A review of Ideology, Identity and the Construction of Urban Communities: The Archaeology of Kamphaeng Saen, Central Thailand (c. Fifth to Ninth Century CE) by Matthew D. Gallon.
Matthew Gallon’s dissertation is a meticulously researched and lucid account of the Dvaravati culture and gives new insights into the rise of urbanism in Thailand in the first millennium CE. Over seven chapters the author studies the development of urban communities in the Dvaravati culture, based on regional remote sensing surveys, and detailed archaeological research conducted at Kampheang Saen, a mid-sized enclosed settlement of the early Dvaravati period. From the field work results he establishes a chronology of the village, and estimates the production and consumption of goods in the settlement over its period of existence. The work finishes with a discussion about the characteristics of Dvaravati urbanism compared to contemporary societies in Southeast Asia. With its clear structure, precise language and well explained figures and maps, the thesis is a stimulating read.
The first chapter provides a theoretical background of what influences the development of urban communities. The theories of historic scholars, from Fustel de Coulange to Childe and Weber show the importance of ideology, religion, and other group identities as common factors to connect people of different social status in an urban space. Gallon provides a detailed literature review on past and modern concepts of urbanism and inter-site relationships, and the use of space in local and regional aspects as such, and on Southeast Asia in particular.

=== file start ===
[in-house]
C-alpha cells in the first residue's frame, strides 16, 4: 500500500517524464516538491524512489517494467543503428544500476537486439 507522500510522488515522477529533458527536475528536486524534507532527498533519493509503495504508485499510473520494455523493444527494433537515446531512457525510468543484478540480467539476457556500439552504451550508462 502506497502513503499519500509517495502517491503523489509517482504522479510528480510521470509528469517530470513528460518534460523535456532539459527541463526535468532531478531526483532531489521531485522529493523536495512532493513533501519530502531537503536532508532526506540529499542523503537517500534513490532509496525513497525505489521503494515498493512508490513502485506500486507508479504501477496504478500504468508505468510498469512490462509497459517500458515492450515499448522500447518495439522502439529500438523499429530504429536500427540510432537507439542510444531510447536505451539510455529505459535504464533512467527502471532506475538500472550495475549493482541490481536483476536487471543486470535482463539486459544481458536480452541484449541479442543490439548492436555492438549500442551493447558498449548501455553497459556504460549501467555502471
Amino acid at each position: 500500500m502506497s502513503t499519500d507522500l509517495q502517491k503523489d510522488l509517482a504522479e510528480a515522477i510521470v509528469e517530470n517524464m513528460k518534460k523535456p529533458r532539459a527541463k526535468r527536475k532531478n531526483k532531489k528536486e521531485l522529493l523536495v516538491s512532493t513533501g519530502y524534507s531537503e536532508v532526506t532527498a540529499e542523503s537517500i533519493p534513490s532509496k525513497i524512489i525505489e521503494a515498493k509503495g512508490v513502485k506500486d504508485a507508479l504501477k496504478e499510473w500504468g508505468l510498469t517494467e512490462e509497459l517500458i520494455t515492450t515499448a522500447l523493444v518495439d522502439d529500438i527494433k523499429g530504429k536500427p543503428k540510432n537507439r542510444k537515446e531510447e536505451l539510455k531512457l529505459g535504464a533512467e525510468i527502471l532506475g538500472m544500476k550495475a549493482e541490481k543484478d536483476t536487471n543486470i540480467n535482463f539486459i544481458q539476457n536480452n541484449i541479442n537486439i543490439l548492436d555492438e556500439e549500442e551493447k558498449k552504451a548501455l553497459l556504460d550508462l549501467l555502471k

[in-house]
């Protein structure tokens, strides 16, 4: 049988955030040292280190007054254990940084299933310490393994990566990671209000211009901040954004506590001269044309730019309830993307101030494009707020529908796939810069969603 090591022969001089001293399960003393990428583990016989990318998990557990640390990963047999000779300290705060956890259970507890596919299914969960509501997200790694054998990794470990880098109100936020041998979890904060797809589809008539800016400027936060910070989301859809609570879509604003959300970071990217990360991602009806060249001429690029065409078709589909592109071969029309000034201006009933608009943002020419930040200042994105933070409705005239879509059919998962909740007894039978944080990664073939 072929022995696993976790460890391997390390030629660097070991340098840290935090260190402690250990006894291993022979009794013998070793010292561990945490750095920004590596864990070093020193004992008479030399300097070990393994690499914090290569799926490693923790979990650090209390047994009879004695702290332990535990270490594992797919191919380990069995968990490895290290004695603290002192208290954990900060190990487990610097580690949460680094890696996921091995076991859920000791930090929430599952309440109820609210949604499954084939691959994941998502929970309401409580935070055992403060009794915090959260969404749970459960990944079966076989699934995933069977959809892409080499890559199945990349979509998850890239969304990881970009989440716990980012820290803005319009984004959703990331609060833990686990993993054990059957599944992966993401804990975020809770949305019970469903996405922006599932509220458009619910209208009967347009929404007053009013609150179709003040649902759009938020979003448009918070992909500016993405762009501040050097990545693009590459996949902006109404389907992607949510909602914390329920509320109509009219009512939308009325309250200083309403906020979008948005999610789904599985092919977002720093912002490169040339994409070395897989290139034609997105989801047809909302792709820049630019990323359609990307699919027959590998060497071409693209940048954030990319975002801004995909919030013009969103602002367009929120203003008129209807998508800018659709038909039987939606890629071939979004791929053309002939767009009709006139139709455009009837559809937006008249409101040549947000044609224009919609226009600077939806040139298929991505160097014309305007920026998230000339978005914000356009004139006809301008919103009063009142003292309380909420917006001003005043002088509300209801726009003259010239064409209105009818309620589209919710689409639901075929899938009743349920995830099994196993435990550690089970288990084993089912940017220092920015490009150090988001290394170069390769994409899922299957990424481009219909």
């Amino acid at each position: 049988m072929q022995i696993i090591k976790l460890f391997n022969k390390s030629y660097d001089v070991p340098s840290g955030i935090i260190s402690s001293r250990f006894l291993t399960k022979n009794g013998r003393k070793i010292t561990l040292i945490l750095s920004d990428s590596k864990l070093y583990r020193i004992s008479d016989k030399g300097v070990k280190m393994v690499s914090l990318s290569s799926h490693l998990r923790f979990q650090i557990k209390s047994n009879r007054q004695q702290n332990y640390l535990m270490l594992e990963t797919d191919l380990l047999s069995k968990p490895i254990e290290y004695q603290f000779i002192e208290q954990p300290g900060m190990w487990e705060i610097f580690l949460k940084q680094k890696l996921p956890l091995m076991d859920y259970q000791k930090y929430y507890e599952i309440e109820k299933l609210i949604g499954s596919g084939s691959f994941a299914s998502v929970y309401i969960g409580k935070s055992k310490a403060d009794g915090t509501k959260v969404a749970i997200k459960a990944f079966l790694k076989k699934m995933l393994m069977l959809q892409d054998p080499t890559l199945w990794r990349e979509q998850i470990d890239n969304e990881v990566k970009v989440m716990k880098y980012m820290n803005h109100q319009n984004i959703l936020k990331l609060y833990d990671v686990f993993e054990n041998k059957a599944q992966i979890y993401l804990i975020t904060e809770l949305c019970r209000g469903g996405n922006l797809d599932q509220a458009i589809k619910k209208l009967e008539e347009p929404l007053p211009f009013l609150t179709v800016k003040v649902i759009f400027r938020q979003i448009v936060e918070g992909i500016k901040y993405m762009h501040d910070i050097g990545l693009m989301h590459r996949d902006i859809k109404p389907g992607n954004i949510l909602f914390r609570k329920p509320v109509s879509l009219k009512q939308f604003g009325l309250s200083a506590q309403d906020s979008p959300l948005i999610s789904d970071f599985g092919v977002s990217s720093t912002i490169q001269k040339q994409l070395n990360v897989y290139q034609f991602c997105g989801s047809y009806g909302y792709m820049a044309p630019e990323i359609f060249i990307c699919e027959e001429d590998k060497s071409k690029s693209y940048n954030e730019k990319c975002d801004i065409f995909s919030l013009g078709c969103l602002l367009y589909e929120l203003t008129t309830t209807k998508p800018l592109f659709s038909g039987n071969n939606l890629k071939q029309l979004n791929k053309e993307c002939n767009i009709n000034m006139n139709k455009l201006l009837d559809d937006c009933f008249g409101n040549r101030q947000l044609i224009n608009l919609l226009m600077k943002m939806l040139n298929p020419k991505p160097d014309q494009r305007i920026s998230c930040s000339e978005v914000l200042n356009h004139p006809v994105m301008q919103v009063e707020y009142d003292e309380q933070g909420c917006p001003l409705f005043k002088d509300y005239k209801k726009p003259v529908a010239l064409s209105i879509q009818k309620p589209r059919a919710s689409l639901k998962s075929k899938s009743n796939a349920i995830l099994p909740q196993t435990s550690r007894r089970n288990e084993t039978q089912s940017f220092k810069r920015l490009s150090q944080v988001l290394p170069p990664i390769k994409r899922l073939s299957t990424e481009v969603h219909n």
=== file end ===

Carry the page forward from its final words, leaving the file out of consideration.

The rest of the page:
The second chapter lays out the environmental and historical setting for the development of the Dvaravati. Based on the work of Higham, Glover, White, Bellwood and others, the author gives a chronological overview of the landscape and settlements found around the Chao Praya delta; from protohistoric beginnings of small Iron Age villages, to circular and moated sites of the Bronze Age, until the emergence of the urban centres of the Dvaravati culture.
In the third chapter the author defines the term Dvaravati and introduces the archaeology representing it. A comprehensive literature review is given on the material culture associated, the extent and influence of the ceramic style, sculptures and monuments, which were found predominantly in the central valley, an agriculturally fertile region that supported a large population, while a vast system of waterways provided trading opportunities. Historically associated with the rise of Buddhist and Hindu influence in Southeast Asia in the 7th to 11th century, Dvaravati urbanism and political complexity emerged from a long trajectory of indigenous cultural development, while actively adopting foreign ideas; e. g. Dvaravati sculptures comprise local and South Asian styles. Recent studies have connected early Dvaravati styles to the 3rd century AD, placing it into a period of cultural development occurring all over Southeast Asia. Archaeological evidence was found over large parts of modern Thailand, even crossing cultural boundaries, except the low lying Bangkok plain, indicating that the coastline may have been further inland. While the Dvaravati culture initially consisted of loosely connected multiple chiefdoms, they may have unified into a centralized state that had its political centre at Nakhon Pathom.